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How has the player development department evolved since you joined the Tigers in 2021, and even then, how has the department been enhanced since the Tigers hired Scott Harris as president of baseball operations?

"Scott has brought a whole new layer of ideas and challenges for us. Scott, for me being a former player and him coming through as an executive, he is one of the most player-centric executives I've ever been around. The player experience in Detroit, anybody who puts on a Tiger uniform, he's really emphasized the player experience. We've really doubled down when I talk about the individualization of player plans and how we treat players. We want our players to brag to the other 29 teams, whether they're in Low-A or Triple-A, or obviously in Detroit, that the Tigers are pumping all the resources available into them. Some of that's been technology, food. Infrastructure has been built out where if a player feels like they need something, they're able to get in the tech cage in Lakeland, and we're on it right now. And then we have specialists that came from a facility like Tread Athletics or in-house, a guy like (hitting coordinator) Jeff Branson, who has been a major-league coach and is now working in our hitting department, we have experts on site in Lakeland to address things now. We can't recreate the major-league experience one-to-one in the minor leagues, just because we have too many players and not enough stuff, but we're trying to be pretty close, and Scott has given us all the support and resources we need to try to do that."

Making the jump to the big leagues

Detroit Tigers second base Colt Keith (33) bats against Houston Astros during the fifth inning at Comerica Park in Detroit on Sunday, May 12, 2024.
Detroit Tigers second base Colt Keith (33) bats against Houston Astros during the fifth inning at Comerica Park in Detroit on Sunday, May 12, 2024.

The gap between Triple-A and Major League Baseball has never been wider. Can you explain how much different the skill level is between the two levels?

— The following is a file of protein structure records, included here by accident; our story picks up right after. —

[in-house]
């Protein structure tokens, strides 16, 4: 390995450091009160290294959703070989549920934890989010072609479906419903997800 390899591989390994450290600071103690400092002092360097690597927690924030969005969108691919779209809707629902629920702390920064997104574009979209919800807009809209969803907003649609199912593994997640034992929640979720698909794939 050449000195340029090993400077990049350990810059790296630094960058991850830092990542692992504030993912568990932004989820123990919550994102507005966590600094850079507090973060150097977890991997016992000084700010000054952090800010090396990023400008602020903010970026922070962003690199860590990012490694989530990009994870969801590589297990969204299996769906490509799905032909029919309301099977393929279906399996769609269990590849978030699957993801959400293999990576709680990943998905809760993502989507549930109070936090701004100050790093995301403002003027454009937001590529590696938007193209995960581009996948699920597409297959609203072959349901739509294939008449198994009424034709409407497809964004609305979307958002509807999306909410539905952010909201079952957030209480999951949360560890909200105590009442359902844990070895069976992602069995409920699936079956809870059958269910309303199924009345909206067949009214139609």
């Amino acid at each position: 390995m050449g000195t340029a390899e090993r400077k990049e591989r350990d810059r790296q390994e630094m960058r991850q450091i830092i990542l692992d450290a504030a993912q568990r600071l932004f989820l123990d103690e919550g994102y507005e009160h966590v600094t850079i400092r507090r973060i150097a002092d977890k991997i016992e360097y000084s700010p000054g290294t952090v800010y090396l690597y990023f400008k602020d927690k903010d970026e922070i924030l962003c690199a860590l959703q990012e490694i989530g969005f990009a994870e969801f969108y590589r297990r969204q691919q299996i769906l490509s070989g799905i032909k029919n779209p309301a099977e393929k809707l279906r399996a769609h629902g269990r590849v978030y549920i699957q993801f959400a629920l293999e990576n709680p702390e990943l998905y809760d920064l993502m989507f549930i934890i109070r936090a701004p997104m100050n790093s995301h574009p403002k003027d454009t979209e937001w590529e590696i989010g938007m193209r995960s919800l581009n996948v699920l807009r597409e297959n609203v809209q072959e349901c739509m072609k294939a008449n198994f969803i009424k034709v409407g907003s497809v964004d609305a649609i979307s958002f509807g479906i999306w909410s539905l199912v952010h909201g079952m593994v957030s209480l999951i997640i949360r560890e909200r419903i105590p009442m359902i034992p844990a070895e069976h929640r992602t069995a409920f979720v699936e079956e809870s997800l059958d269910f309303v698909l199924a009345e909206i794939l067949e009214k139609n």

"I was in a meeting a few years ago. We were talking about that gap, and a really experienced scout who's a really good scout and has been doing it for a really long time, he said, 'The gap has always been big, and now it is a million miles apart.' I think it's two things. I've honestly spent some time on this. I think shrinking down to four affiliates and losing the short-season affiliates, it's forced teams, us included, even if we don't want to, like we are moving players faster than we had in the past. We lost the New York Penn League and that ability to throttle players a little bit and give them more at-bats and more innings to get to the higher levels. I think players are racing to Double-A really fast, faster than they ever have. You sort of stop at Double-A as a young player, and then you kind of have to prove that you can do it, but then eventually, a lot of those younger players are getting to Triple-A still with a ton of development left.

I hate to say back when I played, but back when I played, I got to a Triple-A team with 20 veterans that probably had service time and five young kids. It was like Grady Sizemore, Brandon Phillips and Jhonny Peralta, but then the guys on our team were Ernie Young and Dusty Wathan, guys that had major-league service time that were four-A type of players. That was the majority of the team and the pitching staff. Now, it's probably flipped where you have five or six four-A depth-type players and 19 kids that it's their first time in Triple-A. I don't have a comment, but that's just where the game has gone. I think that's every team. That sort of mid-class upper-level player, those guys either stick in the big leagues or we're going with young players. I think that's a really big part of it.

I think the other part of it is that the pitching is so, so good. We're all so good at developing pitching. One thing that Colt (Keith) said, he's like, 'There's no easy at-bats anymore.' There is not one at-bat you're going to get off a pitcher. Even the quote-unquote bad relievers, especially in the big leagues, are probably throwing 95 with mega ride or mega sink. We can create a lot of really interesting shapes, and guys do throw really hard. You can go to the Atlantic League (an independent baseball league) and find some guys that probably are throwing really, really hard and bring them in. The pitching is just beating up the hitters now, and there's no way to simulate it in Triple-A. We've tried a million things. We talk about this a lot. How can we simulate? But how do you simulate Garrett Crochet's release and fastball and that stuff and that slider. It's hard to do. You're not going to see a fastball below 95, with incredible offspeed, and then the bullpen is just as nasty. It's hard. The only way to do it is to go do it. I think Colt will hit, too. I think the underlying stuff has been great. The underlying metrics are good. I like his swing. But whether it's (Jackson) Holliday or Colt or any of these young players, until you see it, the pitching jump is bigger than it's ever been."

Contact Evan Petzold at or follow him @EvanPetzold.

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This article originally appeared on Detroit Free Press: Meet Ryan Garko, the man behind Detroit Tigers prospect development